I get a kick out of the powers that be to use the words generalized and typical. Graham is very correct to use these tems because that is how they word it to all of us. Diabetes though is not typical at all and generalized just paints us all with the same big brush. What we all have to learn is what is OUR diabetes which is unique to all of us. Similarities yes but that's where it stops. It's a fairly long road of trial and error to learn what keeps our diabetes in range....most of the time. It's like trying to hit a moving target so we have to take precise aim..All these numbers got confusing to me when I first started my journey. My dad was a chartered accountant... my mind doesn't work that way. There not really confusing though once I read through it all several times. There's only a few of them that pertain to my better health. I know what they are now and pay them strict attention. Now if only my hormones didn't play games with them it would make it much easier. Oh well,such is the life of the blood sugar impaired. We all know or should know what bg numbers could possibly produce complications and what those complications are.
I wish everyone the best of luck with their decision. 🙂
Last note on the above.
Those are generalized ranges based on a typical Adult Type 2 that is otherwise healthy.
Other health conditions can effect the range your doctor will set for you - trying to go for "tight control" in the presence of Heart Disease (as one example) can kill you, so range will be set to keep you alive as long as possible given other conditions.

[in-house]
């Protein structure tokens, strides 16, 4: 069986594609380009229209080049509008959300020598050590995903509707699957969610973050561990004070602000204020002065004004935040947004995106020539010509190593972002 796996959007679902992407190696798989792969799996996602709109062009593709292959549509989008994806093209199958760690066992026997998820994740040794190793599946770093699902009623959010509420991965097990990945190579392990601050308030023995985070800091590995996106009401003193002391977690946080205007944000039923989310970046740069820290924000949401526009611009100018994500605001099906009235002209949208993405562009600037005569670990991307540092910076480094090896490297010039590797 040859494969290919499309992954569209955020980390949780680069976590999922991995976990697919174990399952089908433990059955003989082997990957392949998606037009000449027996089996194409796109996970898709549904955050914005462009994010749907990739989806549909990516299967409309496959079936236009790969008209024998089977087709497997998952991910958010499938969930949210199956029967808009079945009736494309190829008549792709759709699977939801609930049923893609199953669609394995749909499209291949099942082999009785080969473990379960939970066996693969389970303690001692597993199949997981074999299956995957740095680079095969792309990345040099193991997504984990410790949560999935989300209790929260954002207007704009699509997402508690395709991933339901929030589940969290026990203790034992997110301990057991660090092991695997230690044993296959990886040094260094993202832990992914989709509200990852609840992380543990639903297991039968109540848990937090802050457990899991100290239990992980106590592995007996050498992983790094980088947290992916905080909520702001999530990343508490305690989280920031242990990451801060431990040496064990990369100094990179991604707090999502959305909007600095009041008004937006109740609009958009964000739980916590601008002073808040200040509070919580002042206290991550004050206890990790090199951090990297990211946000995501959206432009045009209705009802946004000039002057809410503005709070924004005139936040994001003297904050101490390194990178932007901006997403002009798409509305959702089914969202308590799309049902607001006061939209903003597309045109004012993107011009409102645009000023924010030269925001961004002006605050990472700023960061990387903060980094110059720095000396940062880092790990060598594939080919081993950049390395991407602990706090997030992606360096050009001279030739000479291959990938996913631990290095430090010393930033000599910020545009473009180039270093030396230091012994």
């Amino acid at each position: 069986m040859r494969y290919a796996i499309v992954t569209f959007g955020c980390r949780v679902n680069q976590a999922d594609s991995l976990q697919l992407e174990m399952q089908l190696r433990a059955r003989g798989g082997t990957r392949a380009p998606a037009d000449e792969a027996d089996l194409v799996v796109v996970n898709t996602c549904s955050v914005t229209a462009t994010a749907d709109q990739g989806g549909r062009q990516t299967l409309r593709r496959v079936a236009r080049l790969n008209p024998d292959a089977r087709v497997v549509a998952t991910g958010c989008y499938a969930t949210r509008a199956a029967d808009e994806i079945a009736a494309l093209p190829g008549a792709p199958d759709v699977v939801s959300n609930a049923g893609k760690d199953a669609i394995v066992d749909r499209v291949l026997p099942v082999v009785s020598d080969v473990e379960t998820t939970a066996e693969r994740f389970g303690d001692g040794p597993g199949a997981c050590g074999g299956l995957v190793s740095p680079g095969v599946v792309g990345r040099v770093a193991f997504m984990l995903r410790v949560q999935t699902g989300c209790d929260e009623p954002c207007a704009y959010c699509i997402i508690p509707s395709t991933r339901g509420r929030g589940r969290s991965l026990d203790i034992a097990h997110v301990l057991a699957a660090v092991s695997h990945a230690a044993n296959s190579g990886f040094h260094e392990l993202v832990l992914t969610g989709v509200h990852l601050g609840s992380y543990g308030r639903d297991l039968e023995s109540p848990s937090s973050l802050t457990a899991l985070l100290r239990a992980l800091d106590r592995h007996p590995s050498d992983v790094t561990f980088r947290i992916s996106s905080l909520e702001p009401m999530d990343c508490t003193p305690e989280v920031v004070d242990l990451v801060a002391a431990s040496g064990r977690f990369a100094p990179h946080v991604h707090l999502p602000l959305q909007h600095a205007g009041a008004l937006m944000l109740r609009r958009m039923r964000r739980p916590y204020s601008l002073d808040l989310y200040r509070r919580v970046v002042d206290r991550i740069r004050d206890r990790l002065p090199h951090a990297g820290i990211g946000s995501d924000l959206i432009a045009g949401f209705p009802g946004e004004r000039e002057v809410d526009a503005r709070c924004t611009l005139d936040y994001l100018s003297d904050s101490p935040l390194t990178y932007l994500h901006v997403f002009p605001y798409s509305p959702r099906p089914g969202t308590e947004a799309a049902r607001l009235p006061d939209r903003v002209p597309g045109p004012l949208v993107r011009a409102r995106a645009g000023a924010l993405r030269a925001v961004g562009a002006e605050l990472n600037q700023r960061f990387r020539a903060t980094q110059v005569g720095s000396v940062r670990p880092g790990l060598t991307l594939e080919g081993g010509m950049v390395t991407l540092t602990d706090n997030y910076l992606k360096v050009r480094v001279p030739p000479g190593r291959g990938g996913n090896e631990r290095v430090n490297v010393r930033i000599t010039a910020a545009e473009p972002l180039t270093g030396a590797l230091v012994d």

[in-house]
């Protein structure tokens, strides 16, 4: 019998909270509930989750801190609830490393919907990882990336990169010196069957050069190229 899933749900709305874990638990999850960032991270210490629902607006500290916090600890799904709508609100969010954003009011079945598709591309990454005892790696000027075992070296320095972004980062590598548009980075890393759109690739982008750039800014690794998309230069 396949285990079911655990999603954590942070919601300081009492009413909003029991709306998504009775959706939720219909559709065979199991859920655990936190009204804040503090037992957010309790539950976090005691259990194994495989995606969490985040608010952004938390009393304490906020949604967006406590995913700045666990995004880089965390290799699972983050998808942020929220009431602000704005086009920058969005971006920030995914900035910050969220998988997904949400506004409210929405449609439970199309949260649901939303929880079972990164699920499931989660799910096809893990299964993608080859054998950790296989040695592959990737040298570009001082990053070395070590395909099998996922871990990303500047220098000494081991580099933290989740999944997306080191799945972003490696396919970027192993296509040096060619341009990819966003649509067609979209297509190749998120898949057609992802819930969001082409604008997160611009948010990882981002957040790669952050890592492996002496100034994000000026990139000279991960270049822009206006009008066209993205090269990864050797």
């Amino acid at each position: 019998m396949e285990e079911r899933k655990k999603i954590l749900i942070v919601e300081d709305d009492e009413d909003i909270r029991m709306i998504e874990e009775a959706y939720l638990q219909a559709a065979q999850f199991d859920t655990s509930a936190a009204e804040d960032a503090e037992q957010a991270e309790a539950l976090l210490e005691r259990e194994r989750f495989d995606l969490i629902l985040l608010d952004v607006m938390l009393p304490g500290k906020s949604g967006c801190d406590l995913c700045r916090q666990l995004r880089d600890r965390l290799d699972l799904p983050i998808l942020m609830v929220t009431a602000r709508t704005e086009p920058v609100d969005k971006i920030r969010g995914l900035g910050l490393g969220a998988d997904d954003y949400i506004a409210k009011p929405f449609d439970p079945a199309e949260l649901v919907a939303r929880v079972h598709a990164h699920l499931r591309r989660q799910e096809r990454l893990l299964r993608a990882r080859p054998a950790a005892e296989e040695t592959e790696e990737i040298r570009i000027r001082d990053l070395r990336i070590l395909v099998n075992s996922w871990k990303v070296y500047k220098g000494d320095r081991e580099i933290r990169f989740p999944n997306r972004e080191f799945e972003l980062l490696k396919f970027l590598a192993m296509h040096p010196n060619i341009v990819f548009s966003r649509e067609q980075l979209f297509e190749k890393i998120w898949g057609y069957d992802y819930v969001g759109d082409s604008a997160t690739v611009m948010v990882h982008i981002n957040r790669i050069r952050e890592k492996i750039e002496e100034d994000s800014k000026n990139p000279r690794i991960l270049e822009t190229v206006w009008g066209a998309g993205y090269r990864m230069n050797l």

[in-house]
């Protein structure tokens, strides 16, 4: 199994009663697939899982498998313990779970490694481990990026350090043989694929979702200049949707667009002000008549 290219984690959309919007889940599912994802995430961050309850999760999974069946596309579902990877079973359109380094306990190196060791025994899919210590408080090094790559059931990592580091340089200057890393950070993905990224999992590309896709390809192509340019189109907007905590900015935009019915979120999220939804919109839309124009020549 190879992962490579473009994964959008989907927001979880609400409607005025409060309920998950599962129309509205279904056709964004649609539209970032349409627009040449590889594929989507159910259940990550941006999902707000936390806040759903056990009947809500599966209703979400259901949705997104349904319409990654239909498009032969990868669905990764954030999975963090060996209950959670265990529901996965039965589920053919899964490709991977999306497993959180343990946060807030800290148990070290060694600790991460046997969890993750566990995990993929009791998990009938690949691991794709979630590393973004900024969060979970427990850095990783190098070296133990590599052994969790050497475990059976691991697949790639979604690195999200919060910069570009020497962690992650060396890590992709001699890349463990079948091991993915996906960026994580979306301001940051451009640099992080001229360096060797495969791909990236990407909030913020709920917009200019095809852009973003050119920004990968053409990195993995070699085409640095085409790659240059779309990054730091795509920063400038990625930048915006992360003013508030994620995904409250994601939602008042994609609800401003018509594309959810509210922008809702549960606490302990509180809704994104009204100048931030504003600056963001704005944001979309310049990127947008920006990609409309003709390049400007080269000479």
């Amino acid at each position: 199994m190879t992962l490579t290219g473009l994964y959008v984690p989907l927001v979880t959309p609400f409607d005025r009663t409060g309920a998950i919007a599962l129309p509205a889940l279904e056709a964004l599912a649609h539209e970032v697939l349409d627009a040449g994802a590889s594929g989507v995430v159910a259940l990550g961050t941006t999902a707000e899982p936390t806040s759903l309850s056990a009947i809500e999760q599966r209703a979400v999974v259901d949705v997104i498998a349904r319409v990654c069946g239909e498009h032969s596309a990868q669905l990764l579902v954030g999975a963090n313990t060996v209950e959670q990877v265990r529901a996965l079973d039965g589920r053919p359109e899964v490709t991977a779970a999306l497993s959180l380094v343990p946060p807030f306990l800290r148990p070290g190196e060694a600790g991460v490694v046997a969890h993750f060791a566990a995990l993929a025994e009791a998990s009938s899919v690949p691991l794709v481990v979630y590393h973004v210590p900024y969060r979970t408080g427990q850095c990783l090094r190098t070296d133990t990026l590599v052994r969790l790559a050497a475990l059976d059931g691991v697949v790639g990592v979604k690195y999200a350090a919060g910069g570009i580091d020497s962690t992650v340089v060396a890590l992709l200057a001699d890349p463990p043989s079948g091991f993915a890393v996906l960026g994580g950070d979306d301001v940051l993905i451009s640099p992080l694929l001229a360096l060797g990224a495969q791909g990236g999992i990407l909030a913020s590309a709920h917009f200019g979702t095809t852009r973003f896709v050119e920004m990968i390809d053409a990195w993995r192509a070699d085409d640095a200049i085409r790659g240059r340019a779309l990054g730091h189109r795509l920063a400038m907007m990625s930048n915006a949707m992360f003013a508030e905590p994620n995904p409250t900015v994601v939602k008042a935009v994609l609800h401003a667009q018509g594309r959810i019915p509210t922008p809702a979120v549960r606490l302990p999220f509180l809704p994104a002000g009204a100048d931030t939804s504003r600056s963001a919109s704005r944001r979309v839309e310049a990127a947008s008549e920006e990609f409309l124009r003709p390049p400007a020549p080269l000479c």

Also, the older we are the less benefit there is in "tight control".
When I'm 80 (if I make it) I may not be too worried about a level of control to protect against a complication that could take 20 years to develop.
In broad terms, the younger you are when diagnosed the better control you should shoot for because you will have to live "with the Beast" for many DECADES.
PS - I kinda rounded some of the numbers above because there is some nuances.
I believe the ADA guidance at the low end is actually 70 mg/dl but you often see 72 in print because 4.0 mmols converts directly to 72 - so some post ranges that keep things "consistent".
And while the UK uses 8.5 as top of the range and the EU uses 8.7, 8.7 is actually the line that separates "damage to microvascular system" - so 8.7 is the scientific number, the 8.5 was probably more of a 8.0, 8.5 kinda thing (who knows).
In Canada the standard under 10.0 actually does drop to under 8.0 on an individual basis - once you achieve an A1C of under 6.0 the Doc is supposed to give you the "unpublished" range to keep you there - again, why not post it for all to see???